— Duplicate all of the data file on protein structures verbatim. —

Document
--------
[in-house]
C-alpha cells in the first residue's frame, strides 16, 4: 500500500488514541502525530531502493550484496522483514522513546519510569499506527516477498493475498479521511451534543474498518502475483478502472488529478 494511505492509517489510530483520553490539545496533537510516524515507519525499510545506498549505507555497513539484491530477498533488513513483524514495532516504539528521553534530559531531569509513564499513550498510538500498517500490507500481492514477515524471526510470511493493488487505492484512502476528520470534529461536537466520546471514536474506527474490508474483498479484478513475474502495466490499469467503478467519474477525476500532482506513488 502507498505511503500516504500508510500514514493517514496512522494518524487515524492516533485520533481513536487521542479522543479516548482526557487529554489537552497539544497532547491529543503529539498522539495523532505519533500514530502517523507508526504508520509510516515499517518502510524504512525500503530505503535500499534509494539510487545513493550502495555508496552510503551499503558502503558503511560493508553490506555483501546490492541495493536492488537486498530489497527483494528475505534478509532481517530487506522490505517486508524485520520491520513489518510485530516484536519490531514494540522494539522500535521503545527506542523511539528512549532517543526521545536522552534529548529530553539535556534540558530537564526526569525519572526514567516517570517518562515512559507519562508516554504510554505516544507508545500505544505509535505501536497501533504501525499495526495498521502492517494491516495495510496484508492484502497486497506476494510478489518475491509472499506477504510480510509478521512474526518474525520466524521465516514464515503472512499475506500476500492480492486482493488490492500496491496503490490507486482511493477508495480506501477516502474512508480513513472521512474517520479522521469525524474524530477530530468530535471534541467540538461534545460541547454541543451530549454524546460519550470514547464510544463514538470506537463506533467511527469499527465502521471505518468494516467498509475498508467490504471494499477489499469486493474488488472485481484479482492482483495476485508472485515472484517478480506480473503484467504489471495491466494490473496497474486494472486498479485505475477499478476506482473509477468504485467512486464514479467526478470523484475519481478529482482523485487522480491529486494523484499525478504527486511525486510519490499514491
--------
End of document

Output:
[in-house]
C-alpha cells in the first residue's frame, strides 16, 4: 500500500488514541502525530531502493550484496522483514522513546519510569499506527516477498493475498479521511451534543474498518502475483478502472488529478 494511505492509517489510530483520553490539545496533537510516524515507519525499510545506498549505507555497513539484491530477498533488513513483524514495532516504539528521553534530559531531569509513564499513550498510538500498517500490507500481492514477515524471526510470511493493488487505492484512502476528520470534529461536537466520546471514536474506527474490508474483498479484478513475474502495466490499469467503478467519474477525476500532482506513488 502507498505511503500516504500508510500514514493517514496512522494518524487515524492516533485520533481513536487521542479522543479516548482526557487529554489537552497539544497532547491529543503529539498522539495523532505519533500514530502517523507508526504508520509510516515499517518502510524504512525500503530505503535500499534509494539510487545513493550502495555508496552510503551499503558502503558503511560493508553490506555483501546490492541495493536492488537486498530489497527483494528475505534478509532481517530487506522490505517486508524485520520491520513489518510485530516484536519490531514494540522494539522500535521503545527506542523511539528512549532517543526521545536522552534529548529530553539535556534540558530537564526526569525519572526514567516517570517518562515512559507519562508516554504510554505516544507508545500505544505509535505501536497501533504501525499495526495498521502492517494491516495495510496484508492484502497486497506476494510478489518475491509472499506477504510480510509478521512474526518474525520466524521465516514464515503472512499475506500476500492480492486482493488490492500496491496503490490507486482511493477508495480506501477516502474512508480513513472521512474517520479522521469525524474524530477530530468530535471534541467540538461534545460541547454541543451530549454524546460519550470514547464510544463514538470506537463506533467511527469499527465502521471505518468494516467498509475498508467490504471494499477489499469486493474488488472485481484479482492482483495476485508472485515472484517478480506480473503484467504489471495491466494490473496497474486494472486498479485505475477499478476506482473509477468504485467512486464514479467526478470523484475519481478529482482523485487522480491529486494523484499525478504527486511525486510519490499514491